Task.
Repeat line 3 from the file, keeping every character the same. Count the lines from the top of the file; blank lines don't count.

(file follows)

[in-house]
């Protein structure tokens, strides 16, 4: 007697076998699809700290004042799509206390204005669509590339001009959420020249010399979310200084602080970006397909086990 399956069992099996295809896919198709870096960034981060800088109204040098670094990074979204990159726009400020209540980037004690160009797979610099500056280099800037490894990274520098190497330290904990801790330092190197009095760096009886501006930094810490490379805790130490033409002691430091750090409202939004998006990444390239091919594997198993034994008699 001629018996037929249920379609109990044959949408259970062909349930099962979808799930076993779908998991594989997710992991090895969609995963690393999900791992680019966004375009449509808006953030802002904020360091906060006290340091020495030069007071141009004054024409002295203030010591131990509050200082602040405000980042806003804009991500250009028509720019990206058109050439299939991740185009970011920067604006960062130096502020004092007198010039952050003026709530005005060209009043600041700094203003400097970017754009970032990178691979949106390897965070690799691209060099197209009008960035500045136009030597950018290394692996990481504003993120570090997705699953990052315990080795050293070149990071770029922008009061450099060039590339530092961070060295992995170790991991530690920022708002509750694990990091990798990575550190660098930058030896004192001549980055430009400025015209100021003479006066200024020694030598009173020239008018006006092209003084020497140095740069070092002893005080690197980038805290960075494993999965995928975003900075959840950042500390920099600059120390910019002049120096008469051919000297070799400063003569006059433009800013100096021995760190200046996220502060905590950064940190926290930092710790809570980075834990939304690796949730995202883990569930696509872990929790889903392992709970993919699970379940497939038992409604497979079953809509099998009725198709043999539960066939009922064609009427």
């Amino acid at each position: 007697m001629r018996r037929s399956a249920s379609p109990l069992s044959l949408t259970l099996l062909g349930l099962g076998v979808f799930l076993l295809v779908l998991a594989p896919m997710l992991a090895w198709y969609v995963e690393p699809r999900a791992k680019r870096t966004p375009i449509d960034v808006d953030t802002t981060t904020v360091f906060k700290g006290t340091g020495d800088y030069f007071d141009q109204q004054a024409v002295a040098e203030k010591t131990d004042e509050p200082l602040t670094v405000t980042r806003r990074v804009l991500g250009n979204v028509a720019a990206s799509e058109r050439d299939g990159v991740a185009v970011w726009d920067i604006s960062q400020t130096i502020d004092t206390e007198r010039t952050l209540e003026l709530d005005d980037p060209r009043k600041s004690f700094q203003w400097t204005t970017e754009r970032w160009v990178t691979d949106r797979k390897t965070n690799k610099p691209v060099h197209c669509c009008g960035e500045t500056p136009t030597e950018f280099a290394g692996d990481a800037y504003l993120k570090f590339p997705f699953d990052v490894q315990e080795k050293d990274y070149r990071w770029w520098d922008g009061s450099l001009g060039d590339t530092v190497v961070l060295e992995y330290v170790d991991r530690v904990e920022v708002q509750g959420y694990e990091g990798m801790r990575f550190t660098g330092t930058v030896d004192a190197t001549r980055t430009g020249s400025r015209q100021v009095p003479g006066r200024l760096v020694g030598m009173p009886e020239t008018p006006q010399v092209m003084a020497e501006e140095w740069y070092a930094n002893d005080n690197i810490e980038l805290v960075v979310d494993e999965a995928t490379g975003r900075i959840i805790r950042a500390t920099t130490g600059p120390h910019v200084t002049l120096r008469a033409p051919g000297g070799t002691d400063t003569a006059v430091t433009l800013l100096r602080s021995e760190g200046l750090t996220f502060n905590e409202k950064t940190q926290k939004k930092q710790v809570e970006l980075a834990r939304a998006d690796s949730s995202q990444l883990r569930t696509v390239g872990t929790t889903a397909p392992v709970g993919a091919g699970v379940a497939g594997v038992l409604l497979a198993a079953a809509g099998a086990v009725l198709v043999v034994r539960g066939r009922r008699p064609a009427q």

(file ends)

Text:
């Amino acid at each position: 007697m001629r018996r037929s399956a249920s379609p109990l069992s044959l949408t259970l099996l062909g349930l099962g076998v979808f799930l076993l295809v779908l998991a594989p896919m997710l992991a090895w198709y969609v995963e690393p699809r999900a791992k680019r870096t966004p375009i449509d960034v808006d953030t802002t981060t904020v360091f906060k700290g006290t340091g020495d800088y030069f007071d141009q109204q004054a024409v002295a040098e203030k010591t131990d004042e509050p200082l602040t670094v405000t980042r806003r990074v804009l991500g250009n979204v028509a720019a990206s799509e058109r050439d299939g990159v991740a185009v970011w726009d920067i604006s960062q400020t130096i502020d004092t206390e007198r010039t952050l209540e003026l709530d005005d980037p060209r009043k600041s004690f700094q203003w400097t204005t970017e754009r970032w160009v990178t691979d949106r797979k390897t965070n690799k610099p691209v060099h197209c669509c009008g960035e500045t500056p136009t030597e950018f280099a290394g692996d990481a800037y504003l993120k570090f590339p997705f699953d990052v490894q315990e080795k050293d990274y070149r990071w770029w520098d922008g009061s450099l001009g060039d590339t530092v190497v961070l060295e992995y330290v170790d991991r530690v904990e920022v708002q509750g959420y694990e990091g990798m801790r990575f550190t660098g330092t930058v030896d004192a190197t001549r980055t430009g020249s400025r015209q100021v009095p003479g006066r200024l760096v020694g030598m009173p009886e020239t008018p006006q010399v092209m003084a020497e501006e140095w740069y070092a930094n002893d005080n690197i810490e980038l805290v960075v979310d494993e999965a995928t490379g975003r900075i959840i805790r950042a500390t920099t130490g600059p120390h910019v200084t002049l120096r008469a033409p051919g000297g070799t002691d400063t003569a006059v430091t433009l800013l100096r602080s021995e760190g200046l750090t996220f502060n905590e409202k950064t940190q926290k939004k930092q710790v809570e970006l980075a834990r939304a998006d690796s949730s995202q990444l883990r569930t696509v390239g872990t929790t889903a397909p392992v709970g993919a091919g699970v379940a497939g594997v038992l409604l497979a198993a079953a809509g099998a086990v009725l198709v043999v034994r539960g066939r009922r008699p064609a009427q």